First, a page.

O.J. Simpson wants out of the clank.
He hopes to achieve an early exit with a new trial after his 2008 conviction for bursting into a $35-a-night Las Vegas hotel room and stealing signed photos of himself and other sports memorabilia.
The former NFL star — who was cleared of killing his ex-wife and her friend in 1995 — says his lawyer Yale Galanter screwed up the armed robbery case that resulted in a 33-year prison sentence, the Associated Press reported Friday.
Simpson, who’s now 65, will argue to a Vegas judge next week that Galanter gave him terrible legal advice and failed to inform him of a plea offer that would have gotten him out in two years.
Galanter also told Simpson it was totally legal for him to “retrieve” sports memorabilia he believed was stolen from him, according to the former NFL player.
“I fully disclosed my plan to Yale Galanter,” Simpson said in a sworn statement, “and he advised me that I was within my legal rights.”
Simpson gained infamy in the 1990s, when his televised trial for allegedly killing his ex-wife Nicole Brown Simpson and her friend Ronald Goldman captivated America. His 1995 acquittal stunned a lot of lawyers, and people are still obsessed with the murder case. A book even came out recently speculating Simpson’s son was actually the killer.
The more recent robbery case against Simpson got a lot less attention, but it’s also pretty bizarre. Simpson was arrested in September 2007 for breaking into the the Palace Station casino-hotel with five other men, The New York Times reported at the time. At least two guns were confiscated from the group, which was robbing a “cadre of collectors,” according to the AP.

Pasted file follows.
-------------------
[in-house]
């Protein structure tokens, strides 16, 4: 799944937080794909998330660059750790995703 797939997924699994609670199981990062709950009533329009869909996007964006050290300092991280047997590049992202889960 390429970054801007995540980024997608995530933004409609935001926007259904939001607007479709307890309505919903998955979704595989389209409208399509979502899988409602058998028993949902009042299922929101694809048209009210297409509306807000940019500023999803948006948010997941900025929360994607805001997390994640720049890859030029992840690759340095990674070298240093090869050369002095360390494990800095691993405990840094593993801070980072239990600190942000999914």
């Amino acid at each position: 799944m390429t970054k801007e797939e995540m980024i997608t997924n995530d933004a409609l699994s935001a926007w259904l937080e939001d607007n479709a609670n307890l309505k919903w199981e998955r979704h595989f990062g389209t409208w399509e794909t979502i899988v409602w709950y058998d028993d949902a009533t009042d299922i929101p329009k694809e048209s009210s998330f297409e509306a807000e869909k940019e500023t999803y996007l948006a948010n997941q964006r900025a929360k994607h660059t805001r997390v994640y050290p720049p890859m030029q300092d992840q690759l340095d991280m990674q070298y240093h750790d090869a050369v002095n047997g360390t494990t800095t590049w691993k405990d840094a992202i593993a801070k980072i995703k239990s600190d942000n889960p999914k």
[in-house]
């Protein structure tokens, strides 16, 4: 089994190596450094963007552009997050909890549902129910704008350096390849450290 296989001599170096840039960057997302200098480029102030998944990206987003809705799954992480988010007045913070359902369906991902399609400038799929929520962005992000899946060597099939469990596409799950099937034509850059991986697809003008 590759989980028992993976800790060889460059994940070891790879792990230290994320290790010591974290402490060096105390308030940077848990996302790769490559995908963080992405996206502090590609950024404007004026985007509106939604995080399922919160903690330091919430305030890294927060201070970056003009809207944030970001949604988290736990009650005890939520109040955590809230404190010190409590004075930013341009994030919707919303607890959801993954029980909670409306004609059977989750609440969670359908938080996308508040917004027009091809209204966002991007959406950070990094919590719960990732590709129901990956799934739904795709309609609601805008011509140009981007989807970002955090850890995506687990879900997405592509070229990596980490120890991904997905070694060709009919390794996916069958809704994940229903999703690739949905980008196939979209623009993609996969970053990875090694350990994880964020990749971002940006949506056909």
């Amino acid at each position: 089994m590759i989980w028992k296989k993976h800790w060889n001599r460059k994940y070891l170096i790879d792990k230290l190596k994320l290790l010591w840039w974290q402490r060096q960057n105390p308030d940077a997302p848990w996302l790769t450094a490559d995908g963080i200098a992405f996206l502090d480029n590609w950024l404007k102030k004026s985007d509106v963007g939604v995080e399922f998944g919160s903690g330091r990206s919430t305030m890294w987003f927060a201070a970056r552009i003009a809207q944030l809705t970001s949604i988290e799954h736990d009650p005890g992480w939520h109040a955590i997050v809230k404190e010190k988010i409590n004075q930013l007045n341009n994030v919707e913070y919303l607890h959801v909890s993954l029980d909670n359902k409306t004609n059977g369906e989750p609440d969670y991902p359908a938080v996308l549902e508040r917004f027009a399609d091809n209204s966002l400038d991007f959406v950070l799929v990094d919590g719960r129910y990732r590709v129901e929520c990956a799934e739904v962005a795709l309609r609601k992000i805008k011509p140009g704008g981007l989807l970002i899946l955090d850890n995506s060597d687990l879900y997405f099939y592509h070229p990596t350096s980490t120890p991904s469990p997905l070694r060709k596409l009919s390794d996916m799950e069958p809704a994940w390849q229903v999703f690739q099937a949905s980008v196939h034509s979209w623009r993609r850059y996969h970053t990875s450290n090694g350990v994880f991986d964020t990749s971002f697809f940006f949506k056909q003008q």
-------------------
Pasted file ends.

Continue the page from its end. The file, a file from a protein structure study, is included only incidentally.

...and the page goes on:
In a strange twist, one of those collectors told the AP he had considered Simpson a close friend. Simpson insisted that he and his alleged accomplices were involved in a “self-organised sting” to take back memorabilia that belonged to him including books and photos he’d signed.
Judge Jackie Glass, however, described the scene as a violent confrontation that could have killed somebody. After handing down her 33-year sentence (with the possibility of parole after nine), she insisted she wasn’t influenced by Simpson’s previous acquittal, the AP reported at the time.
“I’m not here to try and cause any retribution or any payback for anything else,” Glass said.
Fred Goldman, the father of the man Simpson allegedly killed, said at the time that he was “thrilled” that he was finally being put behind bars, according to the AP.
“It was satisfying seeing him in shackles like he belongs,” Goldman said.
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